Search Images Maps Play YouTube News Gmail Drive More »
Sign in
Screen reader users: click this link for accessible mode. Accessible mode has the same essential features but works better with your reader.

Patents

  1. Advanced Patent Search
Publication numberUS7568899 B2
Publication typeGrant
Application numberUS 11/360,035
Publication dateAug 4, 2009
Filing dateFeb 22, 2006
Priority dateFeb 22, 2006
Fee statusPaid
Also published asCA2678930A1, US20070194502, WO2007100638A2, WO2007100638A3, WO2007100638A9
Publication number11360035, 360035, US 7568899 B2, US 7568899B2, US-B2-7568899, US7568899 B2, US7568899B2
InventorsRobert E. Cree, Frank P. F. Luebke
Original AssigneeAddex, Inc.
Export CitationBiBTeX, EndNote, RefMan
External Links: USPTO, USPTO Assignment, Espacenet
Oscillating hauloff with bearings along central axis
US 7568899 B2
Abstract
An oscillating hauloff for blown film has a bearing structure positioned along the vertical process centerline. The bearing structure is separated into upper and lower sections to maintain a clear and open pathway for the web to pass across the process centerline. Passing the web across the process centerline allows the web to change directions before passing over a second turning bar, thus canceling any web wandering introduced by a first turning bar.
Images(4)
Previous page
Next page
Claims(22)
1. An oscillating hauloff device for a blown film line, the device having a central axis, comprising:
a first idler roll;
a first turning bar;
an idler roll pair;
a second turning bar;
a first gearing mechanism positioned along the central axis which maintains an angular position of the first turning bar midway between an angular position of the first idler roll and an angular position of the idler roll pair; and
a second gearing mechanism positioned along the central axis which maintains an angular position of the second turning bar midway between an angular position of the idler roll pair and a fixed exit angle of a flattened film;
the first idler roll, first turning bar, idler roll pair, and second turning bar rotatably moving about the central axis relative to one another;
one roll of the idler roll pair maintaining an angular position across the central axis from the other roll of the idler roll pair as the idler roll pair rotates about the central axis;
the flattened film passing between the rolls of the idler roll pair traveling through the central axis; and
axes along the width of the flattened film being maintained substantially parallel to horizontal as the flattened film travels through the device.
2. The oscillating hauloff device of claim 1, further comprising:
a pair of nip rollers rotating about axes perpendicular to the central axis and mounted in an assembly that rotatably shifts its angular position about the central axis relative to the first turning bar, idler roll pair, and second turning bar.
3. The oscillating hauloff device of claim 2, wherein the first gearing mechanism is rotatably attached to the assembly.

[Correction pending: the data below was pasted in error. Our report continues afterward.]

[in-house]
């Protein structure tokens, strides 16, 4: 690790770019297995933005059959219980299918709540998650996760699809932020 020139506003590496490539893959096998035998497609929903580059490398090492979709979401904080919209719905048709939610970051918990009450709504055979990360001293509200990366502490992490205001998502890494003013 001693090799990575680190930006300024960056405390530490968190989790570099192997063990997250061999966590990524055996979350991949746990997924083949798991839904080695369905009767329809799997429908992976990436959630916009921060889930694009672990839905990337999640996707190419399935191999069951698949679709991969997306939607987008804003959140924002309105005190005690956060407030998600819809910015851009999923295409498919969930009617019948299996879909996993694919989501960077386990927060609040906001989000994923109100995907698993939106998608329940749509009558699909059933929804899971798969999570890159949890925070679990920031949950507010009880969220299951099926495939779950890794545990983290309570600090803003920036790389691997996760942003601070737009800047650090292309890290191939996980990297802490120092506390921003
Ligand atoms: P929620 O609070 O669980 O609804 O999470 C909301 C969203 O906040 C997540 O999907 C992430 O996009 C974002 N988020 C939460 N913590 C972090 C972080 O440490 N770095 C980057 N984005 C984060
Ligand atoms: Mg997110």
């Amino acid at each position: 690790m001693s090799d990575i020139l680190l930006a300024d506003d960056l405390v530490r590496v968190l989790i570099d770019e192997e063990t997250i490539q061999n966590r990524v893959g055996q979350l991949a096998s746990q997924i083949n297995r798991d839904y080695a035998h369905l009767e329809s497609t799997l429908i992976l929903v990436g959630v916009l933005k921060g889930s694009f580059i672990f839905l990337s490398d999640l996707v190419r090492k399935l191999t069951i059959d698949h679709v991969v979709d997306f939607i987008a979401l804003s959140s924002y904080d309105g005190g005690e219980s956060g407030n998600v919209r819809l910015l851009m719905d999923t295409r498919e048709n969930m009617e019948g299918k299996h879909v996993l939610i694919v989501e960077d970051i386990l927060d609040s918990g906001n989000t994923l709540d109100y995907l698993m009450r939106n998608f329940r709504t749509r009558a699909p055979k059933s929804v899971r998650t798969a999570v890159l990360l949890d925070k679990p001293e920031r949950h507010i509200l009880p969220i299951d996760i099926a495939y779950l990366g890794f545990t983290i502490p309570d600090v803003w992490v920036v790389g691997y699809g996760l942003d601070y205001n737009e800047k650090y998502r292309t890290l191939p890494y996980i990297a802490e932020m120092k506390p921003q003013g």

4. The oscillating hauloff device of claim 2, further comprising a motorized drive connected to the assembly for rotating the pair of nip rollers, first idler roll, first turning bar, idler roll pair, and second turning bar about the central axis.
5. The oscillating hauloff device of claim 2, further comprising a motorized drive comprising:
a first drive connection for rotating the pair of nip rollers and first idler roll about the central axis;
a second drive connection for rotating the first turning bar and a first roll of the idler roll pair about the central axis; and
a third drive connection for rotating the second turning bar and a second roll of the idler roll pair about the central axis.
6. The oscillating hauloff device of claim 2,
wherein the pair of nip rollers and first idler roll rotate through an angular range of +/−180 degrees;
wherein the first turning bar rotates through an angular range of +/−135 degrees;
wherein the idler roll pair rotates through an angular range of +/−90 degrees; and
wherein the second turning bar rotates through an angular range of +/−45 degrees.
7. The oscillating hauloff device of claim 1, wherein the first idler roll, first turning bar, idler roll pair, and second turning bar rotatably moving about the central axis relative to one another occurs over time in a predetermined manner.
8. The oscillating hauloff device of claim 1, further comprising:
a fixed roller maintaining a fixed angular position about the central axis.
9. The oscillating hauloff device of claim 1, wherein a lead-in angle of the flattened film on the first turning bar is equal to and opposite of a lead-out angle of the flattened film on the first turning bar.
10. The oscillating hauloff device of claim 1, wherein a lead-in angle of the flattened film on the second turning bar is equal to and opposite of a lead-out angle of the flattened film on the second turning bar.
11. The oscillating hauloff device of claim 1,
wherein the first turning bar and a first roll of the idler roll pair are rotatably joined to the first gearing mechanism; and
wherein the second turning bar and a second roll of the idler roll pair are rotatably joined to the second gearing mechanism.
12. The oscillating hauloff device of claim 11, further comprising:
a first motorized drive for rotating the first gearing mechanism about the central axis; and
a second motorized drive for rotating the second gearing mechanism about the central axis.
13. The oscillating hauloff device of claim 11, wherein ends of the rolls of the idler roll pair are rigidly interconnected by end connecting bars, the end connecting bars being positioned to permit the flattened film to pass between the end connecting bars.
14. The oscillating hauloff device of claim 13, further comprising a motorized drive for rotating the idler roll pair about the central axis.
15. An oscillating hauloff device for a blown film line, the device having a central axis, comprising: